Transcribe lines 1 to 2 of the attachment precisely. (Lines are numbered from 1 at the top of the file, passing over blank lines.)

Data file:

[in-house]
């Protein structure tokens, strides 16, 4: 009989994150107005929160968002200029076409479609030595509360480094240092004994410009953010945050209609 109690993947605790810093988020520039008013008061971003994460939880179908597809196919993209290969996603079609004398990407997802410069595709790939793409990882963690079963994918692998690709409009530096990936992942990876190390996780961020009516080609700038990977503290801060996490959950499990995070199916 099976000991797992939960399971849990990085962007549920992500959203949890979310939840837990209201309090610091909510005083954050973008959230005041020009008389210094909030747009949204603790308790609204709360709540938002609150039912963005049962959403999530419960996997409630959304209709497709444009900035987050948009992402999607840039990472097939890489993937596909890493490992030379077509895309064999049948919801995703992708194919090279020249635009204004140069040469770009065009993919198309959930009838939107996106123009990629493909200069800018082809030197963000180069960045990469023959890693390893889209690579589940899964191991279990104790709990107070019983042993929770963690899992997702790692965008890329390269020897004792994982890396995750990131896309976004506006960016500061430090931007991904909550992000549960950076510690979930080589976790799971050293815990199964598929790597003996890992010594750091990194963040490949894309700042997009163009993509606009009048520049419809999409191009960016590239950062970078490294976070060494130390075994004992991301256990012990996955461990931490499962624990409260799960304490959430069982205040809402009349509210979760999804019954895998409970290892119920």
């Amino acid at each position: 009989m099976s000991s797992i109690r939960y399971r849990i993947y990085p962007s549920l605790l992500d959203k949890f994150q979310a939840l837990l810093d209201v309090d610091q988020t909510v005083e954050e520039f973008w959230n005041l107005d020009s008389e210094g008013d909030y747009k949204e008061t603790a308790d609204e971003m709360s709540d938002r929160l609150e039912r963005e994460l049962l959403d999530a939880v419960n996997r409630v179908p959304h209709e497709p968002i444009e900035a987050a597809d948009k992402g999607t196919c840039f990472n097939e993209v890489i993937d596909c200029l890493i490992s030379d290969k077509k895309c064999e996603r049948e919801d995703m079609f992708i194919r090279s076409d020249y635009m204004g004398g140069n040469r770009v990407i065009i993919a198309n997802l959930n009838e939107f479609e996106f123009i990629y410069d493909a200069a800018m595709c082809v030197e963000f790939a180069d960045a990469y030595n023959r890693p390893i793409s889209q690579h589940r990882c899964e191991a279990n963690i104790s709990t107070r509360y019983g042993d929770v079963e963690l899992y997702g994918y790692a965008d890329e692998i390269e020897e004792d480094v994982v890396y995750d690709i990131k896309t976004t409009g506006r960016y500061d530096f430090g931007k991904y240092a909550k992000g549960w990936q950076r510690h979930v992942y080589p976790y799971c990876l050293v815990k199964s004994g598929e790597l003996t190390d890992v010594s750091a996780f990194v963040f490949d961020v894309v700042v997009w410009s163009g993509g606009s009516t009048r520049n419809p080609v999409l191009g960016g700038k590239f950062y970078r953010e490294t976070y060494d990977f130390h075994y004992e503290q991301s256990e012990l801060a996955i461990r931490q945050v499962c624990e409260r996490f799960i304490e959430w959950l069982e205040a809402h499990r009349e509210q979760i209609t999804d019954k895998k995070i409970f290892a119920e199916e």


[in-house]
């Protein structure tokens, strides 16, 4: 009989994150107005929160968002200029076409479609030595509360480094240092004994410009953010945050209609 109690993947605790810093988020520039008013008061971003994460939880179908597809196919993209290969996603079609004398990407997802410069595709790939793409990882963690079963994918692998690709409009530096990936992942990876190390996780961020009516080609700038990977503290801060996490959950499990995070199916 099976000991797992939960399971849990990085962007549920992500959203949890979310939840837990209201309090610091909510005083954050973008959230005041020009008389210094909030747009949204603790308790609204709360709540938002609150039912963005049962959403999530419960996997409630959304209709497709444009900035987050948009992402999607840039990472097939890489993937596909890493490992030379077509895309064999049948919801995703992708194919090279020249635009204004140069040469770009065009993919198309959930009838939107996106123009990629493909200069800018082809030197963000180069960045990469023959890693390893889209690579589940899964191991279990104790709990107070019983042993929770963690899992997702790692965008890329390269020897004792994982890396995750990131896309976004506006960016500061430090931007991904909550992000549960950076510690979930080589976790799971050293815990199964598929790597003996890992010594750091990194963040490949894309700042997009163009993509606009009048520049419809999409191009960016590239950062970078490294976070060494130390075994004992991301256990012990996955461990931490499962624990409260799960304490959430069982205040809402009349509210979760999804019954895998409970290892119920």